You've bought the candy and flowers. You've made reservations at your sweetie's favorite restaurant. Maybe you've even bought some sexy underwear for the occasion. But what happens when it's time to take Valentine's Day to the next level? Do you hear them wedding bells a'chimin'?
A seamless, one-piece wedding/honeymoon can take a lot of forms, from the cheesily cool (Vegas) to the totally extravagant (renting a castle in France). For some folks, though, it's all about getting hitched Love Boat style, and to accommodate them practically all the mainstream cruise lines offer wedding packages, with Princess, Carnival, and Royal Caribbean being the romance leaders and NCL, Celebrity, Disney, Holland America, and Costa following in their wake.
If you want the full Love Boat scenario, with the captain officiating in his spiffy uniform, you have to go to the Love Boat line itself: Princess Cruises (tel. 800-PRINCESS; www.princess.com/onboard/weddings). Their vessels Diamond Princess, Sapphire Princess, Coral Princess, Island Princess, Grand Princess, Golden Princess, Star Princess, and Caribbean Princess are currently the only cruise ships where the captain himself does the honors. Each of these ships typically hosts six or seven civil ceremonies a week in their dedicated wedding chapels, which are adorned with fresh flower arrangements, stained glass, and warm carmel-wood furniture, and seat about three dozen. The one hitch? Captains can only officiate while in international waters, so going with this option means you can't invite family and friends unless they're also sailing. To fill out the wedding party in these instances, assistant pursers in their dress uniforms are available to escort brides down the aisle.
Option B (which is the norm on most lines) is to hold your wedding while the ship is in port, with an officiant who's licensed in that state or country presiding. That way you can invite your loved ones aboard for the ceremony and reception and then boot them all off before the ship sails.
Princess offers three different ceremony packages, starting at $1,800 per couple (plus $400 for licensing fees). Depending on which you choose, they include photography, video, music, and salon treatments for the bride. You can also arrange onboard receptions that can be custom-tailored with a variety of options -- hors d'oeuvres, champagne, wedding cake, etc. Non-sailing guests will be on a special list with port security and must show ID to board. Friends and relatives who can't attend can still monitor the wedding courtesy of the ships' chapel web-cams, which broadcast an updated photo every minute or so. (Go to www.princess.com/bridgecams, pick a ship, then click on "wedding chapel" from the drop-down menu.) Don't wait till the last minute if you're considering Princess for your wedding, since there's often a waiting list.
Other cruise lines that offer wedding packages follow the same model as Princess's option B, holding the reception on board either while the ship is at its port of embarkation (Miami, Ft. Lauderdale, New York, Galveston, Honolulu, LA, New Orleans, Vancouver, etc.) or while it's docked at one of its ports of call (Key West, St. Thomas, one of the Jamaican or Bahamian ports, etc.). For these ceremonies, a local justice of the peace, notary, or minister always officiates. In addition to the Princess ships, Royal Caribbean's Voyager-class ships, Carnival's Spirit-class ships, and NCL's Norwegian Sun, Star, Dawn, and Pride of America all have dedicated wedding chapels. Other ships hold ceremonies in lounges that are decorated for the occasion.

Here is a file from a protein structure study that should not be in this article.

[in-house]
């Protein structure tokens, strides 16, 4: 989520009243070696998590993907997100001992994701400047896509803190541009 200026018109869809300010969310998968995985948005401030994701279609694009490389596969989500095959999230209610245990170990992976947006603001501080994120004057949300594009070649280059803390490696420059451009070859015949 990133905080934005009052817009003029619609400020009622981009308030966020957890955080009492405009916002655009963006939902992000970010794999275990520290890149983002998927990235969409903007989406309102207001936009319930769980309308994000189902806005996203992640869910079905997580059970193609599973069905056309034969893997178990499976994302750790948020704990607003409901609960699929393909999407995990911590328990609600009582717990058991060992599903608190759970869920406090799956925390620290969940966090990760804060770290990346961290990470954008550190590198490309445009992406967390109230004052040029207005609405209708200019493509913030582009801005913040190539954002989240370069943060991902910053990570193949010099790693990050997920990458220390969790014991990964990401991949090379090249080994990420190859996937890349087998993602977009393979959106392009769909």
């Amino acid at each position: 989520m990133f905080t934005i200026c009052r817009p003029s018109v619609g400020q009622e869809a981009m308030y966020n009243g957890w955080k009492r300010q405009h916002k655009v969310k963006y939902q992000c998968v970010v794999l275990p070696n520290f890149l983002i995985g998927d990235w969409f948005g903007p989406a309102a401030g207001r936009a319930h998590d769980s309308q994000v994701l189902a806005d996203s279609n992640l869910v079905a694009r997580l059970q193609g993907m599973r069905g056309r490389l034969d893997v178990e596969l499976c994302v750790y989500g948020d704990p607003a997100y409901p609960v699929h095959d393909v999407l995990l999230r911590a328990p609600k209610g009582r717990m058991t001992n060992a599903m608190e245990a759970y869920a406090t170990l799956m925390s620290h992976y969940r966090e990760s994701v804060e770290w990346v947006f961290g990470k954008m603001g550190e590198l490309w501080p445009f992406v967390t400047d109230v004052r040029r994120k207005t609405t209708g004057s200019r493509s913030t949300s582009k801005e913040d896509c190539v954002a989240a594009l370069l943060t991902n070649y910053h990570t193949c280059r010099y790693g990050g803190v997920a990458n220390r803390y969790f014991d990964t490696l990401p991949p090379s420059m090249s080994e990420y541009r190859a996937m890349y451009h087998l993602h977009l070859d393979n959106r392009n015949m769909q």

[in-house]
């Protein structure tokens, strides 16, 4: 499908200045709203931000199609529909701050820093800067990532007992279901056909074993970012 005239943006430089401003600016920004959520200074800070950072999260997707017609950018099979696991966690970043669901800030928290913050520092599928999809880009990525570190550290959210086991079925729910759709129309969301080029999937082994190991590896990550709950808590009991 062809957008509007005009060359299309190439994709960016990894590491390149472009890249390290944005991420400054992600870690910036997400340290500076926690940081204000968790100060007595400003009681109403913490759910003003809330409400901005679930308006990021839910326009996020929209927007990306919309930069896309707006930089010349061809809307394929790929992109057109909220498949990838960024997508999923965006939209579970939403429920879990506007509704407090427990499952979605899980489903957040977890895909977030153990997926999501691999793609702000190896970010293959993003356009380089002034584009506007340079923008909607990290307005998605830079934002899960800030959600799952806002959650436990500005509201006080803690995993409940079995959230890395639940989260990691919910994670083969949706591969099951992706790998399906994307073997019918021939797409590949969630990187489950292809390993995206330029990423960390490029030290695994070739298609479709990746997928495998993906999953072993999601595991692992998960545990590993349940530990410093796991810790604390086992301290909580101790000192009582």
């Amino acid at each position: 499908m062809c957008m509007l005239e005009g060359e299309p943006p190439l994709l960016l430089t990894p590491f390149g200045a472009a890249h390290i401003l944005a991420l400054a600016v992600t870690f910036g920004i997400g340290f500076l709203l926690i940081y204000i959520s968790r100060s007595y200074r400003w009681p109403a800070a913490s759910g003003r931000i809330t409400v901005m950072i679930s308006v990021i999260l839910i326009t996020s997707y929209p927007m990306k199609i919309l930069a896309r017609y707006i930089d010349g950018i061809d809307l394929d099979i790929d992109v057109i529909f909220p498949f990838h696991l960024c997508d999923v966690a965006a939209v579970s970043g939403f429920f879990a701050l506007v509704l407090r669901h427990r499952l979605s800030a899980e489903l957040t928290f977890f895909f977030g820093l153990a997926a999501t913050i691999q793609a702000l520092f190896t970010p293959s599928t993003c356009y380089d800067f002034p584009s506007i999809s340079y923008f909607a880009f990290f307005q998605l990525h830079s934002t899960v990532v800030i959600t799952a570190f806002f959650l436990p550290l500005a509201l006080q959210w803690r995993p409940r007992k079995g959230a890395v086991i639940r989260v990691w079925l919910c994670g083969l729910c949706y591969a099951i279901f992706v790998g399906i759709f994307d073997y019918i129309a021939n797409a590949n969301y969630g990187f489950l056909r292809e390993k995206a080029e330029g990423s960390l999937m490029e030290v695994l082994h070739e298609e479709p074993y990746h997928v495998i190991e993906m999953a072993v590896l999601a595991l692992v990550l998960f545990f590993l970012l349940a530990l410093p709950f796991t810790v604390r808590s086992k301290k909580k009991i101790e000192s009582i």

For an additional fee, weddings can also be arranged on land in a number of ports of call -- by a waterfall in Jamaica, for instance. In Alaska, you can even arrange to be married on the ice of Juneau's Mendenhall Glacier, flying up by helicopter with an officiant, a photographer, and a couple pairs of big boots. Royal Caribbean (tel. 888/WED-RCCL; www.royalcaribbean.com/allaboutcruising/weddings/home.do) offers this option starting at $2,000 a couple.
Onboard wedding packages generally start around $750, which usually includes the services of an officiant, a bouquet and boutonniere, champagne and keepsake glasses, a wedding cake, and the services of a photographer but not the photos themselves -- those will cost extra, should you choose to buy them. The $750 package offered by Carnival (tel. 800/933-4968; www.carnival.com/CMS/Static_Templates/Weddings/weddings.aspx) accommodates eight people including the bride and groom. Prices go up from there based on the complexity and size of any reception -- from a simple open bar and hors d'oeuvres to a formal meal in the ship's restaurant -- and by port, with the top price being $2,145. Additional guests can be accommodated at a rate of $24 per person.
No matter where you choose to wed, you must arrange for a marriage license from the relevant U.S. or foreign port far in advance of your cruise. Policies vary from country to country, so you'll save a lot of headaches by having the cruise line help with the details. Carnival and Princess have actual wedding departments; other lines handle wedding planning through their guest-relations office or refer you to a wedding consultant with whom they work. Be sure to check with these departments before booking your cruise to be sure wedding space is available on the date you have in mind.
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